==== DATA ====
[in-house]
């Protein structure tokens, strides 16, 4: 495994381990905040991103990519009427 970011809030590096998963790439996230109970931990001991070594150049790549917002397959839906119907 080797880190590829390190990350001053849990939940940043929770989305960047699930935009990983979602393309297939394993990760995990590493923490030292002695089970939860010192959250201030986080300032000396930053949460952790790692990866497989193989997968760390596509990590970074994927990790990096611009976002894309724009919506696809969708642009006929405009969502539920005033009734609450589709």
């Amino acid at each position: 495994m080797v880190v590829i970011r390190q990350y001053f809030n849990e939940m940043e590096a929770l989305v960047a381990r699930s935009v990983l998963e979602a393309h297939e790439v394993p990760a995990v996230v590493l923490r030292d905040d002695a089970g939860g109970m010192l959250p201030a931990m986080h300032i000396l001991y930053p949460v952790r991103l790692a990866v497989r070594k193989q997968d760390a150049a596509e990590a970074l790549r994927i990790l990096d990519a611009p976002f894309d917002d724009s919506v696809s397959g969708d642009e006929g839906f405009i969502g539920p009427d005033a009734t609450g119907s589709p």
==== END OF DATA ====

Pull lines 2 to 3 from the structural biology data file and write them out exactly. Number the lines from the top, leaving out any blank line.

């Protein structure tokens, strides 16, 4: 495994381990905040991103990519009427 970011809030590096998963790439996230109970931990001991070594150049790549917002397959839906119907 080797880190590829390190990350001053849990939940940043929770989305960047699930935009990983979602393309297939394993990760995990590493923490030292002695089970939860010192959250201030986080300032000396930053949460952790790692990866497989193989997968760390596509990590970074994927990790990096611009976002894309724009919506696809969708642009006929405009969502539920005033009734609450589709």
């Amino acid at each position: 495994m080797v880190v590829i970011r390190q990350y001053f809030n849990e939940m940043e590096a929770l989305v960047a381990r699930s935009v990983l998963e979602a393309h297939e790439v394993p990760a995990v996230v590493l923490r030292d905040d002695a089970g939860g109970m010192l959250p201030a931990m986080h300032i000396l001991y930053p949460v952790r991103l790692a990866v497989r070594k193989q997968d760390a150049a596509e990590a970074l790549r994927i990790l990096d990519a611009p976002f894309d917002d724009s919506v696809s397959g969708d642009e006929g839906f405009i969502g539920p009427d005033a009734t609450g119907s589709p």